I have a system that I administer remotely (2 timezones away) that runs Ubuntu 9.04, Jaunty. For various reasons, mainly that I'm really leery about trying to do a distribution upgrade from so far away, I can't upgrade it to a more recent version. Obviously it's no longer supported and there aren't any official patches. Are there instructions available as to how I can patch the code and recompile bash myself to remove the shellshock vulnerabilities?

  • 5
    What research have you done on this subject? The simplest solution likely would be to rebuild and patch it yourself. You might have to accept this its simply time to update the server.
    – Ramhound
    Sep 25 '14 at 18:05
  • Yeah, that's my fallback option. The server is on its way out, I'm just trying to keep it limping along until the funds come in for its replacement. Were I on-site, I'd bite the bullet and do the update, but I very rarely have that go without a hitch, and without being able to put hands on it I'd rather not risk that if I don't have to.
    – Claus
    Sep 25 '14 at 18:44
  • Just getting some keywords on the page so people can find this. Also worked for me on Mac, OS X, Mavericks based on the test published at arstechnica.com/security/2014/09/…
    – user372442
    Sep 26 '14 at 4:33
  • 1
    leave it unpatched, "limping along" will quickly change. Be very clear, you are using a distro that came out five years ago. Support ended in October 2010. You have many more vulnerabilities to worry about.
    – tedder42
    Sep 30 '14 at 22:58

Stole this from AskUbuntu, from someone who stole it off of Hacker News. Worked on two old servers for me

mkdir src
cd src
wget http://ftp.gnu.org/gnu/bash/bash-4.3.tar.gz
#download all patches
for i in $(seq -f "%03g" 1 28); do wget http://ftp.gnu.org/gnu/bash/bash-4.3-patches/bash43-$i; done
tar zxvf bash-4.3.tar.gz 
cd bash-4.3
#apply all patches
for i in $(seq -f "%03g" 1 28);do patch -p0 < ../bash43-$i; done
#build and install
./configure --prefix=/ && make && make install
cd .. 
cd ..
rm -r src

Update: I just noticed that if you don't add --prefix=/ to the configure command you'll end up with /usr/local/bin/bash that is up to date and /bin/bash will still be vulnerable.

  • There's a bug in the script: the "0 25" sequence should be "1 26". If you're reading this and able to edit the answer, please update it. Thanks! Sep 27 '14 at 0:14
  • Whilst the ./configure --prefix=/ && make runs fine, the make install seems to require sudo
    – Stewart
    Sep 27 '14 at 11:45
  • Thanks for putting this out there -- a fair way to patch things while migrating. Some folks have many vms and it's not realistic to rebuild each one. Using this as an immediate fix while solving it more long term by being on a more updated installation is key. Sep 29 '14 at 17:35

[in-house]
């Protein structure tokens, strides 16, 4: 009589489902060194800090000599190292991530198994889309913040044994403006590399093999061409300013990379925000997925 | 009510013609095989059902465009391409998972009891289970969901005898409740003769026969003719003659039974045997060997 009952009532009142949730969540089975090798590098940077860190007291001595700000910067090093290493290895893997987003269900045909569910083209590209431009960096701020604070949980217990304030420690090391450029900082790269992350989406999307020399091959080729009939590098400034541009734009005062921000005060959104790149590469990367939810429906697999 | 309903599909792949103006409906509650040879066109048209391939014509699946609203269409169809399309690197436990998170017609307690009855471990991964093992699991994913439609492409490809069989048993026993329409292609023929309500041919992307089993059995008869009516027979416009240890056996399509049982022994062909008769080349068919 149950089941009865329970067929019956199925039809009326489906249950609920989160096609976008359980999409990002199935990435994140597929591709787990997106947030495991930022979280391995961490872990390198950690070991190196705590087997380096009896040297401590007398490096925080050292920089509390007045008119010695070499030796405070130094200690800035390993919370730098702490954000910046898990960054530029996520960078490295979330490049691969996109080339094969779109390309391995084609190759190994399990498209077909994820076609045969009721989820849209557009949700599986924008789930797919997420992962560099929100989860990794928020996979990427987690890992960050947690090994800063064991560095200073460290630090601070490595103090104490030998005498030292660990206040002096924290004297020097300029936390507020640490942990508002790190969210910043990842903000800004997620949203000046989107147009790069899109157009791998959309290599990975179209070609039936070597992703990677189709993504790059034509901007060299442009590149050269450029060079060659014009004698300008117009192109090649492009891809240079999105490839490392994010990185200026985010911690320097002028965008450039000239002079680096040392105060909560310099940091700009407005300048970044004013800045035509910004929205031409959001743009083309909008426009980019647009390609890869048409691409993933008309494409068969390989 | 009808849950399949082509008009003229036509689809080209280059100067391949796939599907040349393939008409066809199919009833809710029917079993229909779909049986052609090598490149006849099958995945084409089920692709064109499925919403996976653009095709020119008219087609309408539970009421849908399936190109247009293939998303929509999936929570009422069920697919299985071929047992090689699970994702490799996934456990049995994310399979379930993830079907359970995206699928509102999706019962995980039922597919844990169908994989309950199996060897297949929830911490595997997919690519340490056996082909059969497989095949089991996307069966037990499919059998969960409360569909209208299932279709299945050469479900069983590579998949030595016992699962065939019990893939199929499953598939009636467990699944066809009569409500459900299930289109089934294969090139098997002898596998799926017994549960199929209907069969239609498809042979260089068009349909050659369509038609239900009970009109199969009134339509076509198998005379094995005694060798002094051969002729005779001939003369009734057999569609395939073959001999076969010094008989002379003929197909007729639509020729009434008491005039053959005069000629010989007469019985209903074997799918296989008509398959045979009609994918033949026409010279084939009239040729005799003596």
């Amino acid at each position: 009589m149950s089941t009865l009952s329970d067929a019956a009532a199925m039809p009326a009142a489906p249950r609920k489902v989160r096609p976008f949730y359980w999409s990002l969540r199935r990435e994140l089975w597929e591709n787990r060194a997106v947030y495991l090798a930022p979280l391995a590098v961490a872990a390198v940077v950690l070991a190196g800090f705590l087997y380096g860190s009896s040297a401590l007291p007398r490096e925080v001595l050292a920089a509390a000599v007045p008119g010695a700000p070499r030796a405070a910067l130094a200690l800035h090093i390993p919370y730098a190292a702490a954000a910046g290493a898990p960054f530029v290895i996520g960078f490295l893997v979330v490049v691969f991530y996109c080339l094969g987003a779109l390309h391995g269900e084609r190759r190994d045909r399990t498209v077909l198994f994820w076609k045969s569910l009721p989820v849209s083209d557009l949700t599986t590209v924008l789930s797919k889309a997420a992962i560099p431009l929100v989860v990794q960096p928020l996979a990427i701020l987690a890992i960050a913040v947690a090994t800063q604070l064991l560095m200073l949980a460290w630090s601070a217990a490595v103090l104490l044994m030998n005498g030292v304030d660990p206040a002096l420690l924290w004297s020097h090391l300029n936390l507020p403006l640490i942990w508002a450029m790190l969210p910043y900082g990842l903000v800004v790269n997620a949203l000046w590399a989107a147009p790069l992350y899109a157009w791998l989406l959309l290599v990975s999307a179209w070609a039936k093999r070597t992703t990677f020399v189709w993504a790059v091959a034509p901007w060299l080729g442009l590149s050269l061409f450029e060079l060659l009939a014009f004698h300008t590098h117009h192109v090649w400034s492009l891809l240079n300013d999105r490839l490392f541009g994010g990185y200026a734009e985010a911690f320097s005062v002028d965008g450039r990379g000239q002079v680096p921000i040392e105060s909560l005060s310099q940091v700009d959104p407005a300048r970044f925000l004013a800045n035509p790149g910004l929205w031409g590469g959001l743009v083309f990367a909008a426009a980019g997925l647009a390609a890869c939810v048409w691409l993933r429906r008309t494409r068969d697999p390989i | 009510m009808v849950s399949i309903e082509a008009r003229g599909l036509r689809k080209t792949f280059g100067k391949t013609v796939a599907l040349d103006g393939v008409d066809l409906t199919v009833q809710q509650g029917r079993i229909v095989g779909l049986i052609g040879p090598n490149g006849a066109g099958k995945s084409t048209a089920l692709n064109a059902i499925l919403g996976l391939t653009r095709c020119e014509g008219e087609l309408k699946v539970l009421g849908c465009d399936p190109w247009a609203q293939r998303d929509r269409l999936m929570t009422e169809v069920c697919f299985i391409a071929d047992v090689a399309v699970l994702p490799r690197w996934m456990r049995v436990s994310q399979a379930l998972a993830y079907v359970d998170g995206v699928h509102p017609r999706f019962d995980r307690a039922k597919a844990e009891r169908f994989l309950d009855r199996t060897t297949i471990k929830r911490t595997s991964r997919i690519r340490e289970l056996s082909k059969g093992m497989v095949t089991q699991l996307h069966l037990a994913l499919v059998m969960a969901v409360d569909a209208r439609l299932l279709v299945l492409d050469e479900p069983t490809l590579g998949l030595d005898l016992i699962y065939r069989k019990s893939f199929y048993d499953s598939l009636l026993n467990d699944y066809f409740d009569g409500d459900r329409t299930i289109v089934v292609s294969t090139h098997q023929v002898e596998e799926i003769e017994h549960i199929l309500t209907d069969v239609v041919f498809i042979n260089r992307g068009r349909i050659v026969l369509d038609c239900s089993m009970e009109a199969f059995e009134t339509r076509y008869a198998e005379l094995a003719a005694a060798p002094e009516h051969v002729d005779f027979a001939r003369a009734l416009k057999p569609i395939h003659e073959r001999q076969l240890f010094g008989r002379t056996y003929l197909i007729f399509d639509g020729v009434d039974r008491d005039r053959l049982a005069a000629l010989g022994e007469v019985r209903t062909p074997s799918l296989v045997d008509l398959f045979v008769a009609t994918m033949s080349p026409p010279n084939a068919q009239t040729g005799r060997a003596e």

• @rubo77 It needs to now be 1 27 (the new 27 patch is the most important) Sep 29 '14 at 17:54
  • 1
    Added patch 28. This does appear to fix the CVE-2014-7186/7187 vulnerability.
    – unkilbeeg
    Oct 1 '14 at 15:13

There's also a solution of updating your sources.list to the newest one and then using apt-get to upgrade only bash. It's really quick and I've written an article about it. Here's what you basically do:

Upgrade to latest Ubuntu 'trusty' apt-get repositories (you might also have to change old-repositories.ubuntu.com URLs if you use them, check linked article):

sudo sed -i 's/YOUR_OS_CODENAME/trusty/g' /etc/apt/sources.list

Upgrade bash / apply fix:

sudo apt-get update
sudo apt-get install --only-upgrade bash

And possibly change back apt-get repositories.


The command should be

sudo apt-get update && sudo apt-get install --only-upgrade bash
  • 2
    This won't help; as the OP said, it isn't supported any more, so there won't be an upgrade for bash. Sep 29 '14 at 8:17

One simple option is just not to use bash. Make sure dash is installed and that /bin/sh is a symlink to dash, not bash. (This is the default on some versions of Debian, but I'm not sure about Ubuntu.) If you have user accounts for ssh access with forced commands, you need to change their login shells too. You might also need to check for any scripts explicitly using bash; grepping for #!/bin/bash should find them.

  • 5
    That's a bit like saying, "we found that you can have segfaults in C++, just use Java instead"...
    – DevSolar
    Sep 26 '14 at 7:04
  • 3
    A closer analogy would be telling someone experiencing a bug in GCC to try clang. Both implement the same language (with different but sometimes overlapping sets of nonstandard extensions) and it's unlikely that the actual need is for "bash" but rather for "shell interpreter". Sep 26 '14 at 16:42
  • Like you said, there are scripts that could explicitly use bash. Even if you grep for the existent files that use bash, in the future someone could add a new script to the system that uses bash explicitly. Same goes for embedded systems that use busybox (/bin/sh points to busybox), but also have bash installed. The best thing is to update bash in the vulnerable systems.
    – jcarballo
    Sep 30 '14 at 14:50
  • The majority of Unix/Linux scripts require bash or some other modern shell like ksh or zsh. These have a great many functionalities that people have come to expect in any language but are not present in the "bare-bones" shells like (BusyBox)ash/Dash/sh(original). These simpler shells have only 20-30% of the functionality of the bigger shells which makes them faster. However, they require the extensive use of external utilities for many common operations like advanced string-handling and pattern-matching. Bash and such can run ash, et.al. scripts. But not vice-a-versa. Oct 2 '14 at 2:05

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